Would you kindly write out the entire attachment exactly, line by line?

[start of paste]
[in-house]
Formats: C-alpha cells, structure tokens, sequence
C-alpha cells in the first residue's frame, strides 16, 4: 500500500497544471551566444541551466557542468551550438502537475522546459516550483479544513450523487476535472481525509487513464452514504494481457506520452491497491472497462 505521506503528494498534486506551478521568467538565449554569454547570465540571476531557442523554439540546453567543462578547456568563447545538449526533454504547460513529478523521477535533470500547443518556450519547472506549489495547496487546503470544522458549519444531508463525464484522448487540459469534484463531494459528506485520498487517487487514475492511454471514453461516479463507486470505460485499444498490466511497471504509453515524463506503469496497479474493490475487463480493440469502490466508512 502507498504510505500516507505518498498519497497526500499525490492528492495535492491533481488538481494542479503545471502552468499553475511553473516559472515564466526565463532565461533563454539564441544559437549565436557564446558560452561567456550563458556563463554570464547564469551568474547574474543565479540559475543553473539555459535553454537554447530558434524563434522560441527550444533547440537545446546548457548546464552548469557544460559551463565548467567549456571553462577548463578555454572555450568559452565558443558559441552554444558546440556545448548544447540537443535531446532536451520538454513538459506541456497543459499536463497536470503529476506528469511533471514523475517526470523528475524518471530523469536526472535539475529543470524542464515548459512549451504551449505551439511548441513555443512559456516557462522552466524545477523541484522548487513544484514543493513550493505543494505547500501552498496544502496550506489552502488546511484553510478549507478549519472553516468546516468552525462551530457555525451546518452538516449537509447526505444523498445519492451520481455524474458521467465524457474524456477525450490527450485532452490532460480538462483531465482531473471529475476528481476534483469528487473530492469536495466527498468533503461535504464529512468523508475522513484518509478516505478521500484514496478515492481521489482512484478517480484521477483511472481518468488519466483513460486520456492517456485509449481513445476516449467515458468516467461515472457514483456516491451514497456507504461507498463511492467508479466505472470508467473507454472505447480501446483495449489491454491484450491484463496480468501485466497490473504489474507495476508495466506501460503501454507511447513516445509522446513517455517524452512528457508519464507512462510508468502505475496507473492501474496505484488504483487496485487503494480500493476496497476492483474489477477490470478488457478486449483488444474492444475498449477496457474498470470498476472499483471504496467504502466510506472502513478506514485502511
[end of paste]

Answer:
[in-house]
Formats: C-alpha cells, structure tokens, sequence
C-alpha cells in the first residue's frame, strides 16, 4: 500500500497544471551566444541551466557542468551550438502537475522546459516550483479544513450523487476535472481525509487513464452514504494481457506520452491497491472497462 505521506503528494498534486506551478521568467538565449554569454547570465540571476531557442523554439540546453567543462578547456568563447545538449526533454504547460513529478523521477535533470500547443518556450519547472506549489495547496487546503470544522458549519444531508463525464484522448487540459469534484463531494459528506485520498487517487487514475492511454471514453461516479463507486470505460485499444498490466511497471504509453515524463506503469496497479474493490475487463480493440469502490466508512 502507498504510505500516507505518498498519497497526500499525490492528492495535492491533481488538481494542479503545471502552468499553475511553473516559472515564466526565463532565461533563454539564441544559437549565436557564446558560452561567456550563458556563463554570464547564469551568474547574474543565479540559475543553473539555459535553454537554447530558434524563434522560441527550444533547440537545446546548457548546464552548469557544460559551463565548467567549456571553462577548463578555454572555450568559452565558443558559441552554444558546440556545448548544447540537443535531446532536451520538454513538459506541456497543459499536463497536470503529476506528469511533471514523475517526470523528475524518471530523469536526472535539475529543470524542464515548459512549451504551449505551439511548441513555443512559456516557462522552466524545477523541484522548487513544484514543493513550493505543494505547500501552498496544502496550506489552502488546511484553510478549507478549519472553516468546516468552525462551530457555525451546518452538516449537509447526505444523498445519492451520481455524474458521467465524457474524456477525450490527450485532452490532460480538462483531465482531473471529475476528481476534483469528487473530492469536495466527498468533503461535504464529512468523508475522513484518509478516505478521500484514496478515492481521489482512484478517480484521477483511472481518468488519466483513460486520456492517456485509449481513445476516449467515458468516467461515472457514483456516491451514497456507504461507498463511492467508479466505472470508467473507454472505447480501446483495449489491454491484450491484463496480468501485466497490473504489474507495476508495466506501460503501454507511447513516445509522446513517455517524452512528457508519464507512462510508468502505475496507473492501474496505484488504483487496485487503494480500493476496497476492483474489477477490470478488457478486449483488444474492444475498449477496457474498470470498476472499483471504496467504502466510506472502513478506514485502511